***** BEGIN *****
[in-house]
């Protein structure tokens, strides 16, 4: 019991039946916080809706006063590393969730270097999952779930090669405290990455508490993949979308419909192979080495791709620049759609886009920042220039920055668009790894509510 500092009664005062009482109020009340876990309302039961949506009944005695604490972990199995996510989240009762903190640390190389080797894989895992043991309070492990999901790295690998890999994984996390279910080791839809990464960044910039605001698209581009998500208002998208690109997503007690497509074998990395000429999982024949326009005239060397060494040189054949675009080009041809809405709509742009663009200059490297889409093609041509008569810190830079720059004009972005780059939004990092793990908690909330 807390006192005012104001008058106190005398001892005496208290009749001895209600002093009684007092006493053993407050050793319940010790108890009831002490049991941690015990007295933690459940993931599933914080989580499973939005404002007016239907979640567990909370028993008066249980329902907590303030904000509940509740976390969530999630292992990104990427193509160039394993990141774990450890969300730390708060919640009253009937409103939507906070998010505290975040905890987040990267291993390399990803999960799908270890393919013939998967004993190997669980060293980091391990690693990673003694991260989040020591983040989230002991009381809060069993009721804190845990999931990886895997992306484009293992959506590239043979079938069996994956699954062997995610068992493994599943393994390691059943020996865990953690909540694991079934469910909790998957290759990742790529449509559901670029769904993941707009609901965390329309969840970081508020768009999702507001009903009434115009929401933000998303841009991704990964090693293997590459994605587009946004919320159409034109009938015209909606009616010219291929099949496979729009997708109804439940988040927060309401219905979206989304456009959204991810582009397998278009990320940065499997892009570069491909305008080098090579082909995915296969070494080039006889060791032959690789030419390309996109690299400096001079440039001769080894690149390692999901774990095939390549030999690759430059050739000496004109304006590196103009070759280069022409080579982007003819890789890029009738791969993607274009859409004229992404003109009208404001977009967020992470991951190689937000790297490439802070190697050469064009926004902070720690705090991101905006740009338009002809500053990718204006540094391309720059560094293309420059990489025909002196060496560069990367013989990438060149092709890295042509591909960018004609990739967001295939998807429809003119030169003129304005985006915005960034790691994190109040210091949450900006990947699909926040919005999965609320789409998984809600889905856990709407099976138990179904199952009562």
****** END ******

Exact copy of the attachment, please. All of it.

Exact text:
[in-house]
């Protein structure tokens, strides 16, 4: 019991039946916080809706006063590393969730270097999952779930090669405290990455508490993949979308419909192979080495791709620049759609886009920042220039920055668009790894509510 500092009664005062009482109020009340876990309302039961949506009944005695604490972990199995996510989240009762903190640390190389080797894989895992043991309070492990999901790295690998890999994984996390279910080791839809990464960044910039605001698209581009998500208002998208690109997503007690497509074998990395000429999982024949326009005239060397060494040189054949675009080009041809809405709509742009663009200059490297889409093609041509008569810190830079720059004009972005780059939004990092793990908690909330 807390006192005012104001008058106190005398001892005496208290009749001895209600002093009684007092006493053993407050050793319940010790108890009831002490049991941690015990007295933690459940993931599933914080989580499973939005404002007016239907979640567990909370028993008066249980329902907590303030904000509940509740976390969530999630292992990104990427193509160039394993990141774990450890969300730390708060919640009253009937409103939507906070998010505290975040905890987040990267291993390399990803999960799908270890393919013939998967004993190997669980060293980091391990690693990673003694991260989040020591983040989230002991009381809060069993009721804190845990999931990886895997992306484009293992959506590239043979079938069996994956699954062997995610068992493994599943393994390691059943020996865990953690909540694991079934469910909790998957290759990742790529449509559901670029769904993941707009609901965390329309969840970081508020768009999702507001009903009434115009929401933000998303841009991704990964090693293997590459994605587009946004919320159409034109009938015209909606009616010219291929099949496979729009997708109804439940988040927060309401219905979206989304456009959204991810582009397998278009990320940065499997892009570069491909305008080098090579082909995915296969070494080039006889060791032959690789030419390309996109690299400096001079440039001769080894690149390692999901774990095939390549030999690759430059050739000496004109304006590196103009070759280069022409080579982007003819890789890029009738791969993607274009859409004229992404003109009208404001977009967020992470991951190689937000790297490439802070190697050469064009926004902070720690705090991101905006740009338009002809500053990718204006540094391309720059560094293309420059990489025909002196060496560069990367013989990438060149092709890295042509591909960018004609990739967001295939998807429809003119030169003129304005985006915005960034790691994190109040210091949450900006990947699909926040919005999965609320789409998984809600889905856990709407099976138990179904199952009562």